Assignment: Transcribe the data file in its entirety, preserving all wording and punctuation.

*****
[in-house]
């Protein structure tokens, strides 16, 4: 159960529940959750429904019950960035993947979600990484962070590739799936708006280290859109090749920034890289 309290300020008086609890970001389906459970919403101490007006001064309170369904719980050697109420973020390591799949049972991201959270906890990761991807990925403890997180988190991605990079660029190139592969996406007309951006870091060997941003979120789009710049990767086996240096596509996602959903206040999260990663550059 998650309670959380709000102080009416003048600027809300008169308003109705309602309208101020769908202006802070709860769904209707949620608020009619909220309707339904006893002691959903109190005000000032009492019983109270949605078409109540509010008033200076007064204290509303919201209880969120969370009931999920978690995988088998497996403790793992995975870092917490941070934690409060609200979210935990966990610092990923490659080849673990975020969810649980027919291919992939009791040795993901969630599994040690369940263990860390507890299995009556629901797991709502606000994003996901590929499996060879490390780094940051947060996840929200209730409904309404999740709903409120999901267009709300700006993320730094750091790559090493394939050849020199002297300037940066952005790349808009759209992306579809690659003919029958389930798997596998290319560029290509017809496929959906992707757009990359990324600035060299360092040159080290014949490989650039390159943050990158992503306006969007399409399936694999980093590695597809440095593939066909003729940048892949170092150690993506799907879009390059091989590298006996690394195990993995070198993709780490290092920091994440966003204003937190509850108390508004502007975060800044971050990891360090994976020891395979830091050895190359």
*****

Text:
[in-house]
């Protein structure tokens, strides 16, 4: 159960529940959750429904019950960035993947979600990484962070590739799936708006280290859109090749920034890289 309290300020008086609890970001389906459970919403101490007006001064309170369904719980050697109420973020390591799949049972991201959270906890990761991807990925403890997180988190991605990079660029190139592969996406007309951006870091060997941003979120789009710049990767086996240096596509996602959903206040999260990663550059 998650309670959380709000102080009416003048600027809300008169308003109705309602309208101020769908202006802070709860769904209707949620608020009619909220309707339904006893002691959903109190005000000032009492019983109270949605078409109540509010008033200076007064204290509303919201209880969120969370009931999920978690995988088998497996403790793992995975870092917490941070934690409060609200979210935990966990610092990923490659080849673990975020969810649980027919291919992939009791040795993901969630599994040690369940263990860390507890299995009556629901797991709502606000994003996901590929499996060879490390780094940051947060996840929200209730409904309404999740709903409120999901267009709300700006993320730094750091790559090493394939050849020199002297300037940066952005790349808009759209992306579809690659003919029958389930798997596998290319560029290509017809496929959906992707757009990359990324600035060299360092040159080290014949490989650039390159943050990158992503306006969007399409399936694999980093590695597809440095593939066909003729940048892949170092150690993506799907879009390059091989590298006996690394195990993995070198993709780490290092920091994440966003204003937190509850108390508004502007975060800044971050990891360090994976020891395979830091050895190359």